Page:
Clean Stoves
Stefan's project explores and initiates feasible improvements that can be made in clean stove design to combat the impacts of biomass cookstoves in India. Through this project, he hopes to contribute to the adoption of cleaner energy sources in the region to combat contributions to global climate change. 

Caitlin Matthews

Master of Arts in Urban and Environmental Policy and Planning; Master of Science in Agriculture, Food & Environment Candidate
TIE Fellow 2016-2017
Regional Sustainability
Caitlin's project focused on the multifaceted challenges associated with increasing agriculture production and food security while improving sustainability, climate resilience, and food sovereignty in Bolivia. Examining the rural Department of La Paz, Caitlin hopes to study the emerging potential for regional self-reliance in Bolivia by using this region as a model for improved food security and climate resilience. 

Rishikesh Bhandary

Ph.D. Candidate in Law and Diplomacy
Travel Grant Recipient 2017-2018
Climate Change Trusts
With the assistance of the TIE Travel Grant, Rishi was able to conduct research in Indonesia in July 2017 to further the scope of his dissertation. Rishi's project focuses on Climate Change Trust Funds that nations are establishing as a result of commitment to the Paris agreement and how the design of these trusts will impact their ability to meet their pledges.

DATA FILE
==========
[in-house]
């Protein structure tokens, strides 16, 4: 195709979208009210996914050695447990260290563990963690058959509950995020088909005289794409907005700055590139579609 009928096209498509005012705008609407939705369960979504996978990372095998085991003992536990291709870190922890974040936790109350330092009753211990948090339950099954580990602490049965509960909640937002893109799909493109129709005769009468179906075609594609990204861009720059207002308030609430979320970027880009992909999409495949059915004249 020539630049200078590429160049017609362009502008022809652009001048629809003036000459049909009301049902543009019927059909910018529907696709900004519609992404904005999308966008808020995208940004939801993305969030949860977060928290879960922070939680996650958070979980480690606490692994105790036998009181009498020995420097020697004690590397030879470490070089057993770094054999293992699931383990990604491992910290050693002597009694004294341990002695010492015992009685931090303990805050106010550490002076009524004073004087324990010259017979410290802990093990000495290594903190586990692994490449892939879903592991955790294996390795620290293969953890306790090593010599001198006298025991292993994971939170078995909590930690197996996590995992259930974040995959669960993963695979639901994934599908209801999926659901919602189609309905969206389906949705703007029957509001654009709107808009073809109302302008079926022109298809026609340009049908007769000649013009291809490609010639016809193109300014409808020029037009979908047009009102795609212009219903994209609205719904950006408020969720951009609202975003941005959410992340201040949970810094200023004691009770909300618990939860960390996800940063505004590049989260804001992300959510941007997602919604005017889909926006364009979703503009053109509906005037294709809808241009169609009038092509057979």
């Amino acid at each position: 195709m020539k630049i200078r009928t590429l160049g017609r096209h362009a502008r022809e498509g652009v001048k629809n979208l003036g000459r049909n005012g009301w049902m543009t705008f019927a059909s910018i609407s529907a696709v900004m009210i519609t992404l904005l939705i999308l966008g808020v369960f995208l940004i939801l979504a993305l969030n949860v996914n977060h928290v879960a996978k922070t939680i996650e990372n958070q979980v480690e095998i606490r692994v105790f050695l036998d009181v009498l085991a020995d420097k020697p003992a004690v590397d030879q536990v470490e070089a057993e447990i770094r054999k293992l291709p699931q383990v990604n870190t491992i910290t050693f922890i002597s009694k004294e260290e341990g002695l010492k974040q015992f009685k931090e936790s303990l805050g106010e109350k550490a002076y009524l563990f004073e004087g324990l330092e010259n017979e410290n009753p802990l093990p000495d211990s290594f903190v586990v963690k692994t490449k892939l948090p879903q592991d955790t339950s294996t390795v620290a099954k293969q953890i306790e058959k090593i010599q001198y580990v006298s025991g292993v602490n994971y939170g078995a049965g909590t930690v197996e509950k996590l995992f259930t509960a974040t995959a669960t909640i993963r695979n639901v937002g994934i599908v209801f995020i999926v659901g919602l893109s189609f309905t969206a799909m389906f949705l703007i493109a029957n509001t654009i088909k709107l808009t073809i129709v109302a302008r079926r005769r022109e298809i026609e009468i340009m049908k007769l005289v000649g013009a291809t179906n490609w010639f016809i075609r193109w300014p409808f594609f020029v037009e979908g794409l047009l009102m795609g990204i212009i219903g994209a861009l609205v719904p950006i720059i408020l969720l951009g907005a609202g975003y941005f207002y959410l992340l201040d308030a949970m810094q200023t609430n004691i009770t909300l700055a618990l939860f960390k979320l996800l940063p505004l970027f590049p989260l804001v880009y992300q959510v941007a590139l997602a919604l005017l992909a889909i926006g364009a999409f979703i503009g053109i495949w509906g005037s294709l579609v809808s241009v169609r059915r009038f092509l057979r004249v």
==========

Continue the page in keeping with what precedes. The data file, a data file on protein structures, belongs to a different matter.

Jessica Rozek

Ph.D. Candidate in Biology
TIE Fellow 2017-2018
Wetland Migration
Jessica's project examines the interactions between humans and birds in crucial migration sites in the Caribbean. Examining Trinidad and Tabago, Jessica works to establish the vulnerability of wetlands in the region and identify points of mutual benefit for gains in human-wetland-bird networks. 

Ilin Sadeghi

Ph.D. Candidate in Chemical and Biological Engineering
TIE Fellow 2017-2018
Pollution Filtration
Ilin's project focuses on heavy metal contaminants in industrial wastewater. By fabricating novel membranes, she aims to expand the current membrane filtration system to better combat environmental pollution and its resulting impact on living organisms and their health. 

Isabel Beavers

Master of Fine Arts Candidate
TIE Fellow 2017-2018
Communicative Art
Isabel's project examines how contemporary art can foster interdisciplinary relationships and conversations surrounding environmental issues. Focusing on community knowledge of water conservation, Isabel fuses scientific and artistic research practices to better cultivate community awareness in Bozeman and Southwestern Montana.